79For women who have had a salpingotomy, take 1 serum hCG measurement at 7 days after surgery, then 1 serum hCG measurement per week until a negative result is obtained.8.4
80Advise women who have had a salpingectomy that they should take a urine pregnancy test after 3 weeks. Advise women to return for further assessment if the test is positive.8.4
Anti-D rhesus prophylaxis
81Offer anti-D rhesus prophylaxis at a dose of 250 IU (50 micrograms) to all rhesus negative women who have a surgical procedure to manage an ectopic pregnancy or a miscarriage.9.3
82Do not offer anti-D rhesus prophylaxis to women who:
  • receive solely medical management for an ectopic pregnancy or miscarriage or
  • have a threatened miscarriage or
  • have a complete miscarriage or
  • have a pregnancy of unknown location.
9.3
83Do not use a Kleihauer test for quantifying feto–maternal haemorrhage.9.3
*

For further guidance about providing information, see Patient experience in adult NHS services (NICE clinical guidance 138)

Although additional care for women with recurrent miscarriage is not included in the scope of the guideline, the Guideline Development Group recognised that it is common clinical practice to allow these women to self-refer to an early pregnancy assessment service and wished this to remain the case.

See also recommendation 3 for details of further information that should be provided.

§

See Antenatal care (NICE clinical guideline 62)

**

See recommendation 3 for details of further information that should be provided

††

See also recommendation 3 for details of further information that should be provided.

‡‡

Although this use is common in UK clinical practice, at the time of publication (December 2012), misoprostol did not have a UK marketing authorisation for this indication. The prescriber should follow relevant professional guidance, taking full responsibility for the decision. Informed consent should be obtained and documented. See the General Medical Council's Good practice in prescribing medicines – guidance for doctors for further information.

§§

See also recommendation 3 for details of further information that should be provided.

***

Although this use is common in UK clinical practice, at the time of publication (December 2012), methotrexate did not have UK marketing authorisation for this indication. The prescriber should follow relevant professional guidance, taking full responsibility for the decision. Informed consent should be obtained and documented. See the General Medical Council's Good practice in prescribing medicines – guidance for doctors for further information.

†††

Although this use is common in UK clinical practice, at the time of publication (December 2012), methotrexate did not have UK marketing authorisation for this indication. The prescriber should follow relevant professional guidance, taking full responsibility for the decision. Informed consent should be obtained and documented. See the General Medical Council's Good practice in prescribing medicines – guidance for doctors for further information.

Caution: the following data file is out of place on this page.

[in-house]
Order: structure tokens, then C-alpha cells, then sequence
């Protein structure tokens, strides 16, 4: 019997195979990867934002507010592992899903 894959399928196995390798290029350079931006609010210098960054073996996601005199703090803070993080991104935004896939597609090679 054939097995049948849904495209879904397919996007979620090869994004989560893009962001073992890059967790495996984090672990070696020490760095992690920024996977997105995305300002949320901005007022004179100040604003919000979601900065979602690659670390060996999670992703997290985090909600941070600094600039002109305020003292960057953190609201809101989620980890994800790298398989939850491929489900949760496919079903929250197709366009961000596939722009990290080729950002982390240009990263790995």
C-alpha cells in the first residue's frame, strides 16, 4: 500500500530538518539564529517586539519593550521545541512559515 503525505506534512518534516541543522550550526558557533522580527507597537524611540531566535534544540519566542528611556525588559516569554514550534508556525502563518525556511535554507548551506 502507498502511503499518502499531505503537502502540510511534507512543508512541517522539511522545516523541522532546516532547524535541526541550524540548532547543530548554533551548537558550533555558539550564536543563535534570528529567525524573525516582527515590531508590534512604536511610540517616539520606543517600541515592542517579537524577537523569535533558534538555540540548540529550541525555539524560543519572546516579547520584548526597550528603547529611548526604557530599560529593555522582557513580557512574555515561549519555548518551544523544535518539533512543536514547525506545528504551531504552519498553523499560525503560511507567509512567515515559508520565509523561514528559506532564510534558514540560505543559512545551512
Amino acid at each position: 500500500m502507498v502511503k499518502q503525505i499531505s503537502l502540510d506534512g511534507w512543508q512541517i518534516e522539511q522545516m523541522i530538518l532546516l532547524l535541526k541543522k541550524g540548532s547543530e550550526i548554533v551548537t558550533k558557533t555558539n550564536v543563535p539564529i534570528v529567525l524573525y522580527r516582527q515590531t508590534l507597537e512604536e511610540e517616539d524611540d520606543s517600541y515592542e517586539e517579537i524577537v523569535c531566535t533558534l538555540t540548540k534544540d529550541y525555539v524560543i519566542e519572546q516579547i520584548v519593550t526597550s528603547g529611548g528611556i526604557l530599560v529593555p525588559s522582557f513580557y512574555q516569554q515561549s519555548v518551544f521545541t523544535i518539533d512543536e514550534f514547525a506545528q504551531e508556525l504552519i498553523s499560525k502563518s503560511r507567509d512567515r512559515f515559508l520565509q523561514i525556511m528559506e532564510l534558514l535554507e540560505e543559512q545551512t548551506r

For further guidance about providing information, see Patient experience in adult NHS services (NICE clinical guidance 138)

Although additional care for women with recurrent miscarriage is not included in the scope of the guideline, the Guideline Development Group recognised that it is common clinical practice to allow these women to self-refer to an early pregnancy assessment service and wished this to remain the case.

See also recommendation 3 for details of further information that should be provided.

See Antenatal care (NICE clinical guideline 62)

See recommendation 3 for details of further information that should be provided

See also recommendation 3 for details of further information that should be provided.

Although this use is common in UK clinical practice, at the time of publication (December 2012), misoprostol did not have a UK marketing authorisation for this indication. The prescriber should follow relevant professional guidance, taking full responsibility for the decision. Informed consent should be obtained and documented. See the General Medical Council's Good practice in prescribing medicines – guidance for doctors for further information.

See also recommendation 3 for details of further information that should be provided.

Although this use is common in UK clinical practice, at the time of publication (December 2012), methotrexate did not have UK marketing authorisation for this indication. The prescriber should follow relevant professional guidance, taking full responsibility for the decision. Informed consent should be obtained and documented. See the General Medical Council's Good practice in prescribing medicines – guidance for doctors for further information.

Although this use is common in UK clinical practice, at the time of publication (December 2012), methotrexate did not have UK marketing authorisation for this indication. The prescriber should follow relevant professional guidance, taking full responsibility for the decision. Informed consent should be obtained and documented. See the General Medical Council's Good practice in prescribing medicines – guidance for doctors for further information.

From: 1, Guideline summary

Cover of Ectopic Pregnancy and Miscarriage
Ectopic Pregnancy and Miscarriage: Diagnosis and Initial Management in Early Pregnancy of Ectopic Pregnancy and Miscarriage.
NICE Clinical Guidelines, No. 154.
National Collaborating Centre for Women's and Children's Health (UK).
London: RCOG; 2012 Dec.
Copyright © 2012, National Collaborating Centre for Women's and Children's Health.